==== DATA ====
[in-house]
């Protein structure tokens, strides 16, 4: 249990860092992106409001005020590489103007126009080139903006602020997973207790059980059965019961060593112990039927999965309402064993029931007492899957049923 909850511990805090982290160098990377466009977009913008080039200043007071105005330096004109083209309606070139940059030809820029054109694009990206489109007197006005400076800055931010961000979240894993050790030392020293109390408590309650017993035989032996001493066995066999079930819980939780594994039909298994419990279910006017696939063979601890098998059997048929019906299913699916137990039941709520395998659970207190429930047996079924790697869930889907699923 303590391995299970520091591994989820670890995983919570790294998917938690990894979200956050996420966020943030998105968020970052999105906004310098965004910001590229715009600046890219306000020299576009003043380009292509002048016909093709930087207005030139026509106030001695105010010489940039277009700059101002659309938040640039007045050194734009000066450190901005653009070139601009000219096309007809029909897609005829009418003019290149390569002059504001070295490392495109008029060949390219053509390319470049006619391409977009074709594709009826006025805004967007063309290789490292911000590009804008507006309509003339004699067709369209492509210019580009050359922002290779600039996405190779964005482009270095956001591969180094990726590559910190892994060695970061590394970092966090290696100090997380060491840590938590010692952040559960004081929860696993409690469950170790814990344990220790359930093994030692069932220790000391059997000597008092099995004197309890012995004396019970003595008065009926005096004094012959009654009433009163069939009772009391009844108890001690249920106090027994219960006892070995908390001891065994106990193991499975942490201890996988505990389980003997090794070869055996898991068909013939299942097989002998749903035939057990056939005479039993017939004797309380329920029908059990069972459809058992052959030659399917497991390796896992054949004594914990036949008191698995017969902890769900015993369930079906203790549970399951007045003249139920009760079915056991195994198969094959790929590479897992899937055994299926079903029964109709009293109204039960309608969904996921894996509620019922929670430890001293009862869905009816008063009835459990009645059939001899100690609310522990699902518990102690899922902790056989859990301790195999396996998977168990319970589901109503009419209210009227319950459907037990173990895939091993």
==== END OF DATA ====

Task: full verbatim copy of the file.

[in-house]
């Protein structure tokens, strides 16, 4: 249990860092992106409001005020590489103007126009080139903006602020997973207790059980059965019961060593112990039927999965309402064993029931007492899957049923 909850511990805090982290160098990377466009977009913008080039200043007071105005330096004109083209309606070139940059030809820029054109694009990206489109007197006005400076800055931010961000979240894993050790030392020293109390408590309650017993035989032996001493066995066999079930819980939780594994039909298994419990279910006017696939063979601890098998059997048929019906299913699916137990039941709520395998659970207190429930047996079924790697869930889907699923 303590391995299970520091591994989820670890995983919570790294998917938690990894979200956050996420966020943030998105968020970052999105906004310098965004910001590229715009600046890219306000020299576009003043380009292509002048016909093709930087207005030139026509106030001695105010010489940039277009700059101002659309938040640039007045050194734009000066450190901005653009070139601009000219096309007809029909897609005829009418003019290149390569002059504001070295490392495109008029060949390219053509390319470049006619391409977009074709594709009826006025805004967007063309290789490292911000590009804008507006309509003339004699067709369209492509210019580009050359922002290779600039996405190779964005482009270095956001591969180094990726590559910190892994060695970061590394970092966090290696100090997380060491840590938590010692952040559960004081929860696993409690469950170790814990344990220790359930093994030692069932220790000391059997000597008092099995004197309890012995004396019970003595008065009926005096004094012959009654009433009163069939009772009391009844108890001690249920106090027994219960006892070995908390001891065994106990193991499975942490201890996988505990389980003997090794070869055996898991068909013939299942097989002998749903035939057990056939005479039993017939004797309380329920029908059990069972459809058992052959030659399917497991390796896992054949004594914990036949008191698995017969902890769900015993369930079906203790549970399951007045003249139920009760079915056991195994198969094959790929590479897992899937055994299926079903029964109709009293109204039960309608969904996921894996509620019922929670430890001293009862869905009816008063009835459990009645059939001899100690609310522990699902518990102690899922902790056989859990301790195999396996998977168990319970589901109503009419209210009227319950459907037990173990895939091993």